You don't have to stay with the same bank when you graduate, though. Compare your current account options and you may find one with a longer interest-free overdraft period, for example. Remember that changing bank accounts should be easier than ever with the introduction of the seven-day switch guarantee.
It can be a good idea to store up an emergency fund as a contingency - just in case you unexpectedly find yourself out of work or short on money
As a job-hunting graduate, or one just starting out in your career, money can be pretty tight. Here are some tips for making your cash stretch further:
Cutting back on costs such as nights out (you can do it!) and takeaways could leave you with a tidy little amount.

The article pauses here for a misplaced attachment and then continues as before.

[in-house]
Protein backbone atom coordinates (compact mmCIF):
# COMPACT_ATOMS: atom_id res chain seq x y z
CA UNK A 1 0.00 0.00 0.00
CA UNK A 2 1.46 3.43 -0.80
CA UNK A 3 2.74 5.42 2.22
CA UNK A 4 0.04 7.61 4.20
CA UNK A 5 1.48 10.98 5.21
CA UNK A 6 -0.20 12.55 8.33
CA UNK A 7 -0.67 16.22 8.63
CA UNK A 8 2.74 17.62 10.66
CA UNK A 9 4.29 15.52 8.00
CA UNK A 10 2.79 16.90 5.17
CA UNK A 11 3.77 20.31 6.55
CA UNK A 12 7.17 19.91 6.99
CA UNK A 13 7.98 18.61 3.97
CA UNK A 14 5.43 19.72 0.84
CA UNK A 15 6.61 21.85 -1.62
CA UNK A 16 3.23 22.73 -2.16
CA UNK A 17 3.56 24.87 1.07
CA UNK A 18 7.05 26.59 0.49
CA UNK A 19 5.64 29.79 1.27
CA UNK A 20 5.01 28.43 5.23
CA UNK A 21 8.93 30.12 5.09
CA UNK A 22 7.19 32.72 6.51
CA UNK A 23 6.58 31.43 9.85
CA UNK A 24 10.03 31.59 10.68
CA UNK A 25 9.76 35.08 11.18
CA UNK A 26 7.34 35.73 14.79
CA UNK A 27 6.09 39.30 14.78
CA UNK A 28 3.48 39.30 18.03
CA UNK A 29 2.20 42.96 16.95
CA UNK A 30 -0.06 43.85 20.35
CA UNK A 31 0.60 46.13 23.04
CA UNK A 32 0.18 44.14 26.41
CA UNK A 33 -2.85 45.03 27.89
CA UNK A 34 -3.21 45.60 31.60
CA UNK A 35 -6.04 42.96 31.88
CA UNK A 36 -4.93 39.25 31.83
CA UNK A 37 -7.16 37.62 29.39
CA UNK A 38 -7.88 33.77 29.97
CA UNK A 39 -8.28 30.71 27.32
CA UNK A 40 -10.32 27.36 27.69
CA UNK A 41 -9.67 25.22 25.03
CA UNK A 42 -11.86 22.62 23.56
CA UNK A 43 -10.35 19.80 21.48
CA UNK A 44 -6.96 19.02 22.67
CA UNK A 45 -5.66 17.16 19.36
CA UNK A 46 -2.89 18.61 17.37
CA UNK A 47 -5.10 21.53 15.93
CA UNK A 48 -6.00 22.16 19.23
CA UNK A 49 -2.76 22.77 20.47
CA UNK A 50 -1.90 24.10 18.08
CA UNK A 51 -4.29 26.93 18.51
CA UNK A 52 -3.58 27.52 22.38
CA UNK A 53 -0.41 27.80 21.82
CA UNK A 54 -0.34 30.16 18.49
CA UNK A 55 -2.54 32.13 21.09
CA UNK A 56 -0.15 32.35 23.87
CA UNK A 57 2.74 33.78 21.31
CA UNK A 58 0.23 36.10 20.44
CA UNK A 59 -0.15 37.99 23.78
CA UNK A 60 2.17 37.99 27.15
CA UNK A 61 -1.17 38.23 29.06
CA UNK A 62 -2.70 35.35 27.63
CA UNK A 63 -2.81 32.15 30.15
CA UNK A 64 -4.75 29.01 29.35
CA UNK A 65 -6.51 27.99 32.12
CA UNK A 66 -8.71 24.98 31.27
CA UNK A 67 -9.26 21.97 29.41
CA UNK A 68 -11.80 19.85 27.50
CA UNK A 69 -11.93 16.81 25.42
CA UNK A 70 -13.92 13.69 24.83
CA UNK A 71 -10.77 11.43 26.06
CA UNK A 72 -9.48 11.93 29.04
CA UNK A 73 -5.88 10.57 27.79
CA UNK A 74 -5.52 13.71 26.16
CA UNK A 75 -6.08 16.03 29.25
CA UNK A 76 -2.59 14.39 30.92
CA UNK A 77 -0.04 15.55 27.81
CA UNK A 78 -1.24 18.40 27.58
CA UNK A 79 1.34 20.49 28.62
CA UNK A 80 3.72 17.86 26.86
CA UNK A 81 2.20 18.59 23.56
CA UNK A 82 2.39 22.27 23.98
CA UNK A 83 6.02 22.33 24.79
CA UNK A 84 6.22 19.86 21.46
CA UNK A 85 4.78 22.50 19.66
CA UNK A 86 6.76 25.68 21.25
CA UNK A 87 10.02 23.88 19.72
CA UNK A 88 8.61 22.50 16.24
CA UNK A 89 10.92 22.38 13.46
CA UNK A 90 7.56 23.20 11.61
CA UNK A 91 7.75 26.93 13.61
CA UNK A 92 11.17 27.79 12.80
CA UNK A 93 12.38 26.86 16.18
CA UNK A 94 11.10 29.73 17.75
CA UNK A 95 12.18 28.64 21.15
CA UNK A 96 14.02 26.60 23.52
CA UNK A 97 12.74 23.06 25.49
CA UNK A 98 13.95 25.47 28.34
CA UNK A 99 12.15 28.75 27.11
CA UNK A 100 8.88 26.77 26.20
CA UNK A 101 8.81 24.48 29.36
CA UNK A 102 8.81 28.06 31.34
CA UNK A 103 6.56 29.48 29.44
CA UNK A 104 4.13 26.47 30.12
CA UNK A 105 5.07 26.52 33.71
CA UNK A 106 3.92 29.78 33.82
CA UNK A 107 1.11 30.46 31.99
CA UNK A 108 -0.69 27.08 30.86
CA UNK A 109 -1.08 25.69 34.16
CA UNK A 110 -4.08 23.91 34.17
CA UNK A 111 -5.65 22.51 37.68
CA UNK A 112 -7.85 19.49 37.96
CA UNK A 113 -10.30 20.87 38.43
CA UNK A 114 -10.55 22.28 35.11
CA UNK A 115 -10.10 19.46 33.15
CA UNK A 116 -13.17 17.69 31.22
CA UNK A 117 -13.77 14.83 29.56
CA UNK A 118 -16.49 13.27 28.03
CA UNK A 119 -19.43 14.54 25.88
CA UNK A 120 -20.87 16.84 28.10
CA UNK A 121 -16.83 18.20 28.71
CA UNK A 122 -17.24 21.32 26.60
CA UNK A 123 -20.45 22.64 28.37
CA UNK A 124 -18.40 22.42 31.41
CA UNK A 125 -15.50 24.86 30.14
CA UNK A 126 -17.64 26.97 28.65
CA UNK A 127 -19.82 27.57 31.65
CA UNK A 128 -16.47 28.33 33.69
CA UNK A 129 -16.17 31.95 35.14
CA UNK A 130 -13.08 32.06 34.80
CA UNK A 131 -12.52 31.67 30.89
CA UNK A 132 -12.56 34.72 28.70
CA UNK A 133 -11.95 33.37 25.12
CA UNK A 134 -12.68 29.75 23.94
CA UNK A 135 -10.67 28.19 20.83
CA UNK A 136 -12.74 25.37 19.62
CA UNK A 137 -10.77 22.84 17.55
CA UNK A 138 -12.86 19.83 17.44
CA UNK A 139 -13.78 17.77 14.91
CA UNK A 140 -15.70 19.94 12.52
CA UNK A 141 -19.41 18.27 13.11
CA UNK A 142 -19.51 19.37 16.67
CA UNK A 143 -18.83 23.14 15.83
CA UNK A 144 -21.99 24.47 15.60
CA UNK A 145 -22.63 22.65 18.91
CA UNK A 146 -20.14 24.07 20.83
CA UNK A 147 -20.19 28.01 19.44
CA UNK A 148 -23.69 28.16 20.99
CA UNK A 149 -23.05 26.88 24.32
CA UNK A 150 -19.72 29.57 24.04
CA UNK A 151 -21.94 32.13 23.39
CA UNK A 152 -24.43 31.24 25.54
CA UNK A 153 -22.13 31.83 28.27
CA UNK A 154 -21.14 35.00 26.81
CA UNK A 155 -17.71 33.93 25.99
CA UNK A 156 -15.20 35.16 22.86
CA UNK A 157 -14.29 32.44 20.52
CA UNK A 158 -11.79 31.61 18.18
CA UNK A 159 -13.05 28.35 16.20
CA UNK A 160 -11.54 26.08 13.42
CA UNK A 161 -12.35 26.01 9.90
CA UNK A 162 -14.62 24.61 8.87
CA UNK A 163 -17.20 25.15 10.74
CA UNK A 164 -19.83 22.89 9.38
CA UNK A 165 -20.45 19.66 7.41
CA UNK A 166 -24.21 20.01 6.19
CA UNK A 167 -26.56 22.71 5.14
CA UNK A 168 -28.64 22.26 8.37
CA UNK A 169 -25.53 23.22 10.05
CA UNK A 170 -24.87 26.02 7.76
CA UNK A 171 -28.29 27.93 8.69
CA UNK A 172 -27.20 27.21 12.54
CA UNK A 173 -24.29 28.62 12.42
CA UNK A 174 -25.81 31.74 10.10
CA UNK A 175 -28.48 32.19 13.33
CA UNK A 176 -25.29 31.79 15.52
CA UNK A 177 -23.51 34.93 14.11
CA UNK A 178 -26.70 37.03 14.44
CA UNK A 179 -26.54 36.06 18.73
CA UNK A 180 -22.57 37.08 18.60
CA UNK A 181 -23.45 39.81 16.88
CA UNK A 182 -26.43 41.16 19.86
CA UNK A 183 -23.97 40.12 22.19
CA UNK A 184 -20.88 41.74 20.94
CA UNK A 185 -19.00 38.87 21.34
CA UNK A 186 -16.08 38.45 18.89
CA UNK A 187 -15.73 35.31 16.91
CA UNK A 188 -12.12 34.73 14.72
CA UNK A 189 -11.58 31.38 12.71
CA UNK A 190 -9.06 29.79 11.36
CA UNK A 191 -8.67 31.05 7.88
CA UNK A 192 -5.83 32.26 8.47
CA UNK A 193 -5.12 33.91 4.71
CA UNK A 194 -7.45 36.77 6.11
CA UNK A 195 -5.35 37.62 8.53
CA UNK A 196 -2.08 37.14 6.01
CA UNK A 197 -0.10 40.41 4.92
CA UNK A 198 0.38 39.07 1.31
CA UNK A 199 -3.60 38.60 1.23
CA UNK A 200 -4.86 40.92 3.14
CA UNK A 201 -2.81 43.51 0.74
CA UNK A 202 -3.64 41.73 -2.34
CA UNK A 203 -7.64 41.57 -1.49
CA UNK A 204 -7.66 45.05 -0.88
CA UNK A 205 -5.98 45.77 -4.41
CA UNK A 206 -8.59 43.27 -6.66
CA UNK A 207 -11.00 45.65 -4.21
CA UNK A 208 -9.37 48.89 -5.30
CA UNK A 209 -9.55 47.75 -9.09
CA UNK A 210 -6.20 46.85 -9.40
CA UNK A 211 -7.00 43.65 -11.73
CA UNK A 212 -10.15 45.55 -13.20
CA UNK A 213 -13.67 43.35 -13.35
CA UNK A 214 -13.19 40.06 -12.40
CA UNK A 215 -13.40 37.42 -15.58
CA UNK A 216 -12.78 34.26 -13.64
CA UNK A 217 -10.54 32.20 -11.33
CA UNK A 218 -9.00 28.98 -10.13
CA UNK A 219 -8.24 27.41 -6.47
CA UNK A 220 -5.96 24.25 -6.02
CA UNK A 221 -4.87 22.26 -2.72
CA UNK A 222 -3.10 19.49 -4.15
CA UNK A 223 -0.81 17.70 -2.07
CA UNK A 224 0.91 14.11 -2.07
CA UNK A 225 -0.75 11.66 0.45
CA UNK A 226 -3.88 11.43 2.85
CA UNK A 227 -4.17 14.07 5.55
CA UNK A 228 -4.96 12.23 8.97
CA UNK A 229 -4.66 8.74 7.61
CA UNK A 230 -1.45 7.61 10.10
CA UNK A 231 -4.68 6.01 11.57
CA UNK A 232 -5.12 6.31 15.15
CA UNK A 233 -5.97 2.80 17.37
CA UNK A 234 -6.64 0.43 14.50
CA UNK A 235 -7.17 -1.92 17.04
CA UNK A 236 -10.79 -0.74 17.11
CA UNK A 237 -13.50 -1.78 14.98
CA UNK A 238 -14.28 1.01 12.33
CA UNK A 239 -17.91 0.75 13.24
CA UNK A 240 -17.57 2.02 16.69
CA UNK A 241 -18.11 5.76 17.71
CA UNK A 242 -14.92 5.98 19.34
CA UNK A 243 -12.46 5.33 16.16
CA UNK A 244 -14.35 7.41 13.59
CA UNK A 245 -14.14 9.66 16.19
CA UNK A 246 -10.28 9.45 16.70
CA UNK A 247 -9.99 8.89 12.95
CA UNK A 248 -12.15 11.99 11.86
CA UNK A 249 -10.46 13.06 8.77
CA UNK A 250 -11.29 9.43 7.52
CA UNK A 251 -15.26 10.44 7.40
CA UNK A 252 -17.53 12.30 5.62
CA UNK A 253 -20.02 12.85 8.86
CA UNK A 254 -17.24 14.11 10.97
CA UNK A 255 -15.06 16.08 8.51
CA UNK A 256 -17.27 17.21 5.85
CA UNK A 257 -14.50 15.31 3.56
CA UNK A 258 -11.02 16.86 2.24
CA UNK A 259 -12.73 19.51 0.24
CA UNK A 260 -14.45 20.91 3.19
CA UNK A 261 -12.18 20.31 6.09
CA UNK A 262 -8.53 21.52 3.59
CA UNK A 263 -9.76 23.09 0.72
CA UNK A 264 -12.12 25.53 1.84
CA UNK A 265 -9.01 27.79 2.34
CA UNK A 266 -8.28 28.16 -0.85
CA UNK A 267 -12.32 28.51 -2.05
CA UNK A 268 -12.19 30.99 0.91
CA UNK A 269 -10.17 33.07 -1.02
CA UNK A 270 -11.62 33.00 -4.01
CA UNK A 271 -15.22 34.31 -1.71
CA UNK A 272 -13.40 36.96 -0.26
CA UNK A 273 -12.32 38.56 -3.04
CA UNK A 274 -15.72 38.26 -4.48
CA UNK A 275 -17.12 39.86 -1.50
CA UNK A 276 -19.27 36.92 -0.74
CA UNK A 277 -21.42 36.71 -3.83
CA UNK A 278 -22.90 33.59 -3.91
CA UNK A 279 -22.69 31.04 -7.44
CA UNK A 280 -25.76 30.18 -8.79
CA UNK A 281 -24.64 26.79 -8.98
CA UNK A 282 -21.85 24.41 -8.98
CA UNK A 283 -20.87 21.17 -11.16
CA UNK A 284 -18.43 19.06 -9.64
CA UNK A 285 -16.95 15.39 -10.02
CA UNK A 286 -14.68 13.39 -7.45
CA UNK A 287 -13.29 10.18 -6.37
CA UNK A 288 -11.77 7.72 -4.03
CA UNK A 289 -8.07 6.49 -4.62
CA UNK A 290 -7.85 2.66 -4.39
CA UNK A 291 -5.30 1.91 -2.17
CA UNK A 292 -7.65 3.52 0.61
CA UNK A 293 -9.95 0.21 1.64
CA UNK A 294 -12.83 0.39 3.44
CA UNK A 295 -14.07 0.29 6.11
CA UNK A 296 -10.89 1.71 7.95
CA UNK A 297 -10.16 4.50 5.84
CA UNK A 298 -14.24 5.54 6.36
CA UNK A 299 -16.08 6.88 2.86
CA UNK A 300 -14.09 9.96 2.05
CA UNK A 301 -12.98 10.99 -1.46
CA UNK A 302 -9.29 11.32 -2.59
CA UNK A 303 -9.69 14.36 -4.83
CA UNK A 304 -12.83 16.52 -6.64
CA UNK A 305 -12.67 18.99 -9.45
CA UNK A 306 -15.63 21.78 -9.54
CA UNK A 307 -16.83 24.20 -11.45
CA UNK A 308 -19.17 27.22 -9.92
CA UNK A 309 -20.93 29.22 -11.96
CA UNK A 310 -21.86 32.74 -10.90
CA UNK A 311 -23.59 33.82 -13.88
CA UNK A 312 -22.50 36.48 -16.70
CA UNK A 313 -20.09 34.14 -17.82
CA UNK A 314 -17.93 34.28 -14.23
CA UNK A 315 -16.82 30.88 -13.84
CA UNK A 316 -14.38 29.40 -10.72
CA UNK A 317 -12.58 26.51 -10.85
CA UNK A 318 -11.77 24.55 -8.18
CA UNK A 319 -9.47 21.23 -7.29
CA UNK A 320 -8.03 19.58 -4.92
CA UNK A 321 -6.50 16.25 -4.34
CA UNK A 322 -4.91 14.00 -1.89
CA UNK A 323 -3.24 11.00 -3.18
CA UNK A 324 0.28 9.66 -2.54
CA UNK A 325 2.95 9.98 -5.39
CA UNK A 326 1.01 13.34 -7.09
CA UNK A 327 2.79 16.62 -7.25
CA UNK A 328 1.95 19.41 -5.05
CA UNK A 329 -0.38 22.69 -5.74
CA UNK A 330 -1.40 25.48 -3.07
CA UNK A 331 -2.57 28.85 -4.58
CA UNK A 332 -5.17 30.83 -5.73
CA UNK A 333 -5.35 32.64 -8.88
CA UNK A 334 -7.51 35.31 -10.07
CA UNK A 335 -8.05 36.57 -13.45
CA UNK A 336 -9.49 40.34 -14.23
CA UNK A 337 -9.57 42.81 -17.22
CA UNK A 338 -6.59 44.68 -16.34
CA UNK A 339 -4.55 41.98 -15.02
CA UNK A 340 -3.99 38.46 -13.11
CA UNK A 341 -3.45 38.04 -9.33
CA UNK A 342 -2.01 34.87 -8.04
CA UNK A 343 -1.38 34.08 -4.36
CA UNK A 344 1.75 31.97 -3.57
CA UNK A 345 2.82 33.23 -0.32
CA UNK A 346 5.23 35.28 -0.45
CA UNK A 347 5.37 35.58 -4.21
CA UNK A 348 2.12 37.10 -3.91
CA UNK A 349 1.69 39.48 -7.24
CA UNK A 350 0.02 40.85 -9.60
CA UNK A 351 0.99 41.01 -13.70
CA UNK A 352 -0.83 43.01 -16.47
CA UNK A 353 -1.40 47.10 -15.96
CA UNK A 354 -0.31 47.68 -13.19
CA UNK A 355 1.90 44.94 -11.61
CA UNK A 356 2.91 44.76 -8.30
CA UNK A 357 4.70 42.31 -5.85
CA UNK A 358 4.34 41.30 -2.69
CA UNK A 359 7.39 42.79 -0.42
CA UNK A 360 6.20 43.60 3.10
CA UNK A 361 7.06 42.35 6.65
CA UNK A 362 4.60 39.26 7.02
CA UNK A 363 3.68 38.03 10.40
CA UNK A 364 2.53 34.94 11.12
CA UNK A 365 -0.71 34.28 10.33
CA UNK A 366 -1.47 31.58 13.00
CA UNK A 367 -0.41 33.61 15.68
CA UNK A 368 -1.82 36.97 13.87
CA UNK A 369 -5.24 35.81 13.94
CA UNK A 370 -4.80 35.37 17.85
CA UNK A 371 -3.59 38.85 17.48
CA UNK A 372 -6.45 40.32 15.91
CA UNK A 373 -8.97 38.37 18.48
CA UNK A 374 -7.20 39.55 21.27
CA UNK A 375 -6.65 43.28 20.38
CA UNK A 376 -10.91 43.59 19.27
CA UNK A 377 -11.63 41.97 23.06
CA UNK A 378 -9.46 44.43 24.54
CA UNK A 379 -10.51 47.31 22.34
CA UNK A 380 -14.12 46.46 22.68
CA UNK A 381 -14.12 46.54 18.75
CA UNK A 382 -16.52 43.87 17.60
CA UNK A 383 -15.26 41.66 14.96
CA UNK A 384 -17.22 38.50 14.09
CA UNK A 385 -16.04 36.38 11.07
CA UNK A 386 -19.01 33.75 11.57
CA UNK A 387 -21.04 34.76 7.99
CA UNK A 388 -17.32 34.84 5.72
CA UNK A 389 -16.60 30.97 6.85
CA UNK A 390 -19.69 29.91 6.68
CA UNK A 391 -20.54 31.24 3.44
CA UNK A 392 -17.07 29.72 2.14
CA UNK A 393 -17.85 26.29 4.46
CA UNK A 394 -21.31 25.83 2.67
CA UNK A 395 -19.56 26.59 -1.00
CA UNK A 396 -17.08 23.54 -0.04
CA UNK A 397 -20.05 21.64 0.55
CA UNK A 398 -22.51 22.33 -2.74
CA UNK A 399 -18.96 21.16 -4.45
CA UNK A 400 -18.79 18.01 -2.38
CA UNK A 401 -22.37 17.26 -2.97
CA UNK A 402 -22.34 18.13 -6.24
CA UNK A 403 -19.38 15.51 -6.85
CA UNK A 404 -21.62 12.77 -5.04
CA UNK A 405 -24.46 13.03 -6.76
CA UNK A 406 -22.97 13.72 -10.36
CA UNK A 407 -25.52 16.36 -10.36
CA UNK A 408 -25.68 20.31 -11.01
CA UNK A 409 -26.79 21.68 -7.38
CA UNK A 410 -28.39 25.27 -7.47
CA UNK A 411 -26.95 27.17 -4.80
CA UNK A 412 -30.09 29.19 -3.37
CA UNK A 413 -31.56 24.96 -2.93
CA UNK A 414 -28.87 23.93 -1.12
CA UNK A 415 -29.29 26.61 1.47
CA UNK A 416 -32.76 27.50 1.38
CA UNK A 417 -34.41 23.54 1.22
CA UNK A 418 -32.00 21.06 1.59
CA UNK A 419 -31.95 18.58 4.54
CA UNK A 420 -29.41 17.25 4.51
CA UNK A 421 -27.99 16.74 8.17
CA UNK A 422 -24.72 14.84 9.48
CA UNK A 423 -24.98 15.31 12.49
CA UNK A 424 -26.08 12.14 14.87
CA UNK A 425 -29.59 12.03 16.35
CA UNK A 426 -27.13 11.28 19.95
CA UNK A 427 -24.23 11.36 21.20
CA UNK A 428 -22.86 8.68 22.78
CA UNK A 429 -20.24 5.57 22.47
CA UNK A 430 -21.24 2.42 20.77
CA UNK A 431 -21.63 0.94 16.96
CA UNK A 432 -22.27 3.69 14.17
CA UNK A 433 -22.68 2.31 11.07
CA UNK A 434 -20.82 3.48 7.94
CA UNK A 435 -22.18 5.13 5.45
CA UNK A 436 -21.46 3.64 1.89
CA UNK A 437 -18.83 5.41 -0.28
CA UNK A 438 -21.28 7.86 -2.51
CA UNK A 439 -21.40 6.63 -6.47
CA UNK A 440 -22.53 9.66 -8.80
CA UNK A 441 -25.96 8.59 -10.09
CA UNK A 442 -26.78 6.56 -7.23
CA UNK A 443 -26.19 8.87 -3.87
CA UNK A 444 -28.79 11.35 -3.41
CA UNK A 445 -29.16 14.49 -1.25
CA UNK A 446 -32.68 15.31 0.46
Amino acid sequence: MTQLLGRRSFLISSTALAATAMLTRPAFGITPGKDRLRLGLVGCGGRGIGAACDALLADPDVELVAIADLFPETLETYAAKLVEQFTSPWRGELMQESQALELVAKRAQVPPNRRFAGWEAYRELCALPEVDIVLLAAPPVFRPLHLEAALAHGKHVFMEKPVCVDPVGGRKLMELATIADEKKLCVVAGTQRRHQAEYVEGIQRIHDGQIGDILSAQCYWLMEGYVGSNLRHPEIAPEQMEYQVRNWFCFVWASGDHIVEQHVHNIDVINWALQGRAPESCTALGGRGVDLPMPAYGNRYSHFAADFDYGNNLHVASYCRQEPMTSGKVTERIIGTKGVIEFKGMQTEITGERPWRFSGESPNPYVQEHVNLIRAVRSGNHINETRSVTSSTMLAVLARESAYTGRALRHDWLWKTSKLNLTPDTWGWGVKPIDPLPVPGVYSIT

Saving money doesn't have to mean staying in every night with the lights off - there are loads of discounts available to help you save.
Keep an eye on your favourite stores to see when they have their sales throughout the year and sign up for online voucher sites where you can save on anything from meals with your friends and weekends away to sofas and haircuts.
Don't forget that if you're under 25 you're eligible for a rail card, which if you travel by train often could save you a lot of money.
No doubt at the beginning of your course you shelled out a significant amount on textbooks which you used around… five times in three years. So when you've finished with them and have no intention of opening them again, try selling your books to the fresh batch of students arriving at your university.
Not only will you get rid of some unwanted clutter but you'll get some more money in your pocket. This goes for anything that you 've accumulated over the years but have no need for now. Think clothes, CDs and mobile phones, for example. You could make a tidy sum by selling them.